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LAWRIE WILLIAMS: China gold demand way down year to date

11 September 2019

 

It has been reported that China has been restricting gold imports from April through to July and this seems to have been confirmed by a sharp fall in gold withdrawals from the Shanghai Gold Exchange (SGE) from April through to August.  In the year to August withdrawals of gold from the exchange are running over 15% below those of the comparable months in 2018 when full year withdrawals totalled 2,054 tonnes and over 10% below the first eight months of 2017 when the full year total was also a little over 2,000 tonnes.  Indeed the August figure of 107.73 tonnes was over 40% lower than for the same month last year.  As we noted here back in June 2019 looks like being the first year since 2014 when the total of gold withdrawals out of the SGE has fallen below 2,000 tonnes for the full year.  The latest figures suggest that this year’s gold withdrawals total may well come in at less than 1,800 tonnes.

 

It certainly looks as though the U.S.-instigated trade war is beginning to bite with the Chinese consumer.  We have always measured Chinese gold demand by the reported gold withdrawal figures from the SGE.  This is a consistent measure reported monthly, so does provide comparative figures direct from source rather than estimates of consumption from the major precious metals consultancies, which seem to hugely underestimate known gold flows (published gold import figures from major sources) into the Middle Kingdom plus the nation’s own production.

 

The latest monthly gold withdrawal figures for the past three years are set out in the table below and would seem to confirm that Chinese gold demand this year will be substantially less than in the recent past.  Indeed reports out of China have indicated the gold imports restrictions have cut deliveries of gold into China this year by perhaps close on 400 tonnes, which would serve to confirm our past analysis that SGE withdrawals bear a close correlation with Chinese gold demand as calculated from known imports from countries which report these figures, China’s own gold production plus allowances for scrap conversion and for unknown direct imports.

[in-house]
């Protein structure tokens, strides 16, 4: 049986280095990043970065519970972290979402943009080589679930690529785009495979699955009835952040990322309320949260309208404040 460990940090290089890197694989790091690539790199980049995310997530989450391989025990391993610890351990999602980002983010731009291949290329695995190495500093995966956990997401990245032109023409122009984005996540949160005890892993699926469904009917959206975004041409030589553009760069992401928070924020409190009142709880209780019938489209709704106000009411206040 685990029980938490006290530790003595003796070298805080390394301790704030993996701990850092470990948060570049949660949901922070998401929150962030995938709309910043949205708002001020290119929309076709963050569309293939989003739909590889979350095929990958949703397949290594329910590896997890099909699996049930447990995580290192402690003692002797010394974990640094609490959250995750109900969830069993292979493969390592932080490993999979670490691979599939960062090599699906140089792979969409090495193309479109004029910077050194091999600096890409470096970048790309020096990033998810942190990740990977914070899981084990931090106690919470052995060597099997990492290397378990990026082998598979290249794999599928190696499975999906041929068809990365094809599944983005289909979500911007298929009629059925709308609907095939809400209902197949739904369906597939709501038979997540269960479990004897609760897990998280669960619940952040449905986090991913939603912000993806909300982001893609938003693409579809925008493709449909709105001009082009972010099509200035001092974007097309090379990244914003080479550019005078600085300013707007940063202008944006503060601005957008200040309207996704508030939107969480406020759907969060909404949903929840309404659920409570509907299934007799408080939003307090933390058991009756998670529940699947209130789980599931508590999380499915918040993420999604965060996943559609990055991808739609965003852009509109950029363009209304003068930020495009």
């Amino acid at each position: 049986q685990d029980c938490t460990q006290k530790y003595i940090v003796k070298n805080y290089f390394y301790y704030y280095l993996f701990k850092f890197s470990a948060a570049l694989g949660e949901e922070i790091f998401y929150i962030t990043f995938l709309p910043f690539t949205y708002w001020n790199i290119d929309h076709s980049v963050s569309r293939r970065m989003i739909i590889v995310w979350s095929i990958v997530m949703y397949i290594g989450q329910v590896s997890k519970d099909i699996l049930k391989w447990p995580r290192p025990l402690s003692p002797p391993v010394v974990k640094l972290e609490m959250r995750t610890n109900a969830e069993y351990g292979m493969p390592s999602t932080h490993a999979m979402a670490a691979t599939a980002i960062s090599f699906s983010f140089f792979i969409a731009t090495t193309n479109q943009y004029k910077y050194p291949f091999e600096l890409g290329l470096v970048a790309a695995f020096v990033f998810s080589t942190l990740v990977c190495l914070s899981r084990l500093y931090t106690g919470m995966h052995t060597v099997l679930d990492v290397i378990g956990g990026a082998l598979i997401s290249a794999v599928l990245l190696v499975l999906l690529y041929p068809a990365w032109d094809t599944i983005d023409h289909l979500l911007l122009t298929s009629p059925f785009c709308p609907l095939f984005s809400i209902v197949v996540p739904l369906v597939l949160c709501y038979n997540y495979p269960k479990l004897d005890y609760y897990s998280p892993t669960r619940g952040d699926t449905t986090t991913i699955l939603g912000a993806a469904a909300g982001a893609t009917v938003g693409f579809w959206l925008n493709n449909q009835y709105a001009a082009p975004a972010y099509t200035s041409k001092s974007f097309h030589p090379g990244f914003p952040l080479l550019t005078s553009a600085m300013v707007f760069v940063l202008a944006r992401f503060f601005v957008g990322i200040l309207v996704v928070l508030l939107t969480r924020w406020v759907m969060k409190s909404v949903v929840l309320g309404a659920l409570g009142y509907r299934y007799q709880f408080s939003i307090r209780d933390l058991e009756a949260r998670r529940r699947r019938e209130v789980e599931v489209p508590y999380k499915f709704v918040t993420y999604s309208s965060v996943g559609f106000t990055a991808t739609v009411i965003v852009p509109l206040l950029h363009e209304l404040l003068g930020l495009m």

Table: SGE Monthly Gold Withdrawals 2017-2019 (Tonnes)

Month

2019

2018

2017

% change 2018-2019

% change 2017-2019

January

218.54

223.58

184.41

-2.30%

18.51%

February*

  99.77

118.42

148.24

-15.75%

-32.70%

March

 218.03

192.61

192.25

 +13.19%

+13.41% 

April

 151.89

212.64

165.78

 -28.57%

 -8.38%

May

 123.11

150.58

138.08

 -18.24%

 -10.84%

June

 107.45

140.59

155.51

 -23.57%

-30.87% 

July

 129.33

137.41

144.71

 -5.88%

- 10.63%

August

 107.73

190.59

161.41

 -43.48%

 -33.26%

September

 

188.12

214.24

 

 

October*

 

142.94

151.54

 

 

November

 

179.08

189.1

 

 

December

 

178.04

185.21

 

 

Year to date

1155.85

1366,42

1290.23

-15.41%

 -10.42%

Full Year

 

2,054.54

2,030.48

 

 

 

It will be interesting to see how SGE withdrawals hold up for the remainder of the year.  We suspect there will be some more month-on-month shortfalls compared with the recent past.  However, there could be a slight pick-up in December given next year’s Chinese New Year falls a little earlier – on January 25th – and dealers are likely to start building gold stocks in December ahead of the New Year gifting rush.

 

Before the gold follower becomes too despondent over the impact of a fall-off in Chinese demand, it should be noted that this has been more than counterbalanced by a big pick-up in gold ETF investment (see: Gold ETF holdings near record highs. ).  However the recent sharp fall in the gold price might see the ETF inflows reverse again as gainers take profits!

 

Source: https://www.sharpspixley.com